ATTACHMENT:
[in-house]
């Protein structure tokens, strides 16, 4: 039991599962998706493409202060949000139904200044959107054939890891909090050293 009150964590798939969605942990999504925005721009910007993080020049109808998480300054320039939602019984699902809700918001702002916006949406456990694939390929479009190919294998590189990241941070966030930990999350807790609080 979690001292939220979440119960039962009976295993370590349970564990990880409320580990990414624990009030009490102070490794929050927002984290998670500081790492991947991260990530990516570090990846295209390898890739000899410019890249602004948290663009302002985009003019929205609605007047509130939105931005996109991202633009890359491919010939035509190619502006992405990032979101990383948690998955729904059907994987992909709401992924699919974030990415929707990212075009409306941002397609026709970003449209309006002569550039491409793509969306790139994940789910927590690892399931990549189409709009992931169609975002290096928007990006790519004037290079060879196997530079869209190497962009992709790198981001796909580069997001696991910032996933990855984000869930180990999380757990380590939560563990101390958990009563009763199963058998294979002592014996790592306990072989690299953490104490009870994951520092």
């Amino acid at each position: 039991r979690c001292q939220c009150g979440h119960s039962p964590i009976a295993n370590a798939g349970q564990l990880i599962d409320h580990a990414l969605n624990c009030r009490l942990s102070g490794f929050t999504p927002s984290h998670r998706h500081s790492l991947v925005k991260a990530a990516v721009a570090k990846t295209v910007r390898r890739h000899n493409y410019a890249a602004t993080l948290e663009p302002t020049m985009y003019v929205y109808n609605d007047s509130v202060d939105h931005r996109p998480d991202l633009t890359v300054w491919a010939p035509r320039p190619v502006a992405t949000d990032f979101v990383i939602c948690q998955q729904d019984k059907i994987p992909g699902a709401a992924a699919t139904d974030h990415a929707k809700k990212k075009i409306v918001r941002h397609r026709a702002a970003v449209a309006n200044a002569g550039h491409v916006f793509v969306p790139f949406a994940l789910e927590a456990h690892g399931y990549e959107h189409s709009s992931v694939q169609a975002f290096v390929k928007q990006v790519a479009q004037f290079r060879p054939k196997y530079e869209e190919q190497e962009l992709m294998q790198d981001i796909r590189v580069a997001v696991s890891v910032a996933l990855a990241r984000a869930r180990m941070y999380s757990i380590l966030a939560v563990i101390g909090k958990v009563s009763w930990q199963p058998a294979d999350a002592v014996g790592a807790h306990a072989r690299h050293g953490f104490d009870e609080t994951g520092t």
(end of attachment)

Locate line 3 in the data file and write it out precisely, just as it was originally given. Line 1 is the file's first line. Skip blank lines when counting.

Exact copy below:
């Amino acid at each position: 039991r979690c001292q939220c009150g979440h119960s039962p964590i009976a295993n370590a798939g349970q564990l990880i599962d409320h580990a990414l969605n624990c009030r009490l942990s102070g490794f929050t999504p927002s984290h998670r998706h500081s790492l991947v925005k991260a990530a990516v721009a570090k990846t295209v910007r390898r890739h000899n493409y410019a890249a602004t993080l948290e663009p302002t020049m985009y003019v929205y109808n609605d007047s509130v202060d939105h931005r996109p998480d991202l633009t890359v300054w491919a010939p035509r320039p190619v502006a992405t949000d990032f979101v990383i939602c948690q998955q729904d019984k059907i994987p992909g699902a709401a992924a699919t139904d974030h990415a929707k809700k990212k075009i409306v918001r941002h397609r026709a702002a970003v449209a309006n200044a002569g550039h491409v916006f793509v969306p790139f949406a994940l789910e927590a456990h690892g399931y990549e959107h189409s709009s992931v694939q169609a975002f290096v390929k928007q990006v790519a479009q004037f290079r060879p054939k196997y530079e869209e190919q190497e962009l992709m294998q790198d981001i796909r590189v580069a997001v696991s890891v910032a996933l990855a990241r984000a869930r180990m941070y999380s757990i380590l966030a939560v563990i101390g909090k958990v009563s009763w930990q199963p058998a294979d999350a002592v014996g790592a807790h306990a072989r690299h050293g953490f104490d009870e609080t994951g520092t």